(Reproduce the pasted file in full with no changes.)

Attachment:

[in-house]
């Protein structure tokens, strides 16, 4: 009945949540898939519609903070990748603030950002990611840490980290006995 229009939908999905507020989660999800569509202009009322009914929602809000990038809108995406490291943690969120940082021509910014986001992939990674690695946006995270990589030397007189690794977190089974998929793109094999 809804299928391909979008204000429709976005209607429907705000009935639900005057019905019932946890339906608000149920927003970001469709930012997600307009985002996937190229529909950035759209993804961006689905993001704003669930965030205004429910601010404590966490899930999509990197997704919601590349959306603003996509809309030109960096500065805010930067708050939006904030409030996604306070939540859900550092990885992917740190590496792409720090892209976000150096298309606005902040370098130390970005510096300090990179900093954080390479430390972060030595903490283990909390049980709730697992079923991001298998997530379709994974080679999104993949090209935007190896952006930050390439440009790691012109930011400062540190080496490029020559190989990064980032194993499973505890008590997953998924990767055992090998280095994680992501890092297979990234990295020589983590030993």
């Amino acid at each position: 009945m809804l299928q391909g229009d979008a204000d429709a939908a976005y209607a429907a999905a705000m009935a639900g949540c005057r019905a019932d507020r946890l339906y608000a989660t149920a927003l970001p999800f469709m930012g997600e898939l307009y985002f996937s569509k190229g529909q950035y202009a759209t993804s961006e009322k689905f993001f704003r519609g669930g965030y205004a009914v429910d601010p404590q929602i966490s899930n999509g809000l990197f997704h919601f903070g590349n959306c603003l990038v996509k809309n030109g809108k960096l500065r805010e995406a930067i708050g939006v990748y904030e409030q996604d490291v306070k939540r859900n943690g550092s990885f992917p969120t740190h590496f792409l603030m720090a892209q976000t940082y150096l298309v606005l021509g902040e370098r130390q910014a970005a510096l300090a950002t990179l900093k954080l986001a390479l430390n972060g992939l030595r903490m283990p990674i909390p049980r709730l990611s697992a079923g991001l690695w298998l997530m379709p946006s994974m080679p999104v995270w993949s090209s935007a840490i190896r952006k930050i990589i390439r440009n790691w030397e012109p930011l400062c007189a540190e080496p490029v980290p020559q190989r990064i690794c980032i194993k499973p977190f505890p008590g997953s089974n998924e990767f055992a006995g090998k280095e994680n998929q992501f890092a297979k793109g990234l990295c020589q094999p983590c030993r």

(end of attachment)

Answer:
[in-house]
């Protein structure tokens, strides 16, 4: 009945949540898939519609903070990748603030950002990611840490980290006995 229009939908999905507020989660999800569509202009009322009914929602809000990038809108995406490291943690969120940082021509910014986001992939990674690695946006995270990589030397007189690794977190089974998929793109094999 809804299928391909979008204000429709976005209607429907705000009935639900005057019905019932946890339906608000149920927003970001469709930012997600307009985002996937190229529909950035759209993804961006689905993001704003669930965030205004429910601010404590966490899930999509990197997704919601590349959306603003996509809309030109960096500065805010930067708050939006904030409030996604306070939540859900550092990885992917740190590496792409720090892209976000150096298309606005902040370098130390970005510096300090990179900093954080390479430390972060030595903490283990909390049980709730697992079923991001298998997530379709994974080679999104993949090209935007190896952006930050390439440009790691012109930011400062540190080496490029020559190989990064980032194993499973505890008590997953998924990767055992090998280095994680992501890092297979990234990295020589983590030993």
């Amino acid at each position: 009945m809804l299928q391909g229009d979008a204000d429709a939908a976005y209607a429907a999905a705000m009935a639900g949540c005057r019905a019932d507020r946890l339906y608000a989660t149920a927003l970001p999800f469709m930012g997600e898939l307009y985002f996937s569509k190229g529909q950035y202009a759209t993804s961006e009322k689905f993001f704003r519609g669930g965030y205004a009914v429910d601010p404590q929602i966490s899930n999509g809000l990197f997704h919601f903070g590349n959306c603003l990038v996509k809309n030109g809108k960096l500065r805010e995406a930067i708050g939006v990748y904030e409030q996604d490291v306070k939540r859900n943690g550092s990885f992917p969120t740190h590496f792409l603030m720090a892209q976000t940082y150096l298309v606005l021509g902040e370098r130390q910014a970005a510096l300090a950002t990179l900093k954080l986001a390479l430390n972060g992939l030595r903490m283990p990674i909390p049980r709730l990611s697992a079923g991001l690695w298998l997530m379709p946006s994974m080679p999104v995270w993949s090209s935007a840490i190896r952006k930050i990589i390439r440009n790691w030397e012109p930011l400062c007189a540190e080496p490029v980290p020559q190989r990064i690794c980032i194993k499973p977190f505890p008590g997953s089974n998924e990767f055992a006995g090998k280095e994680n998929q992501f890092a297979k793109g990234l990295c020589q094999p983590c030993r």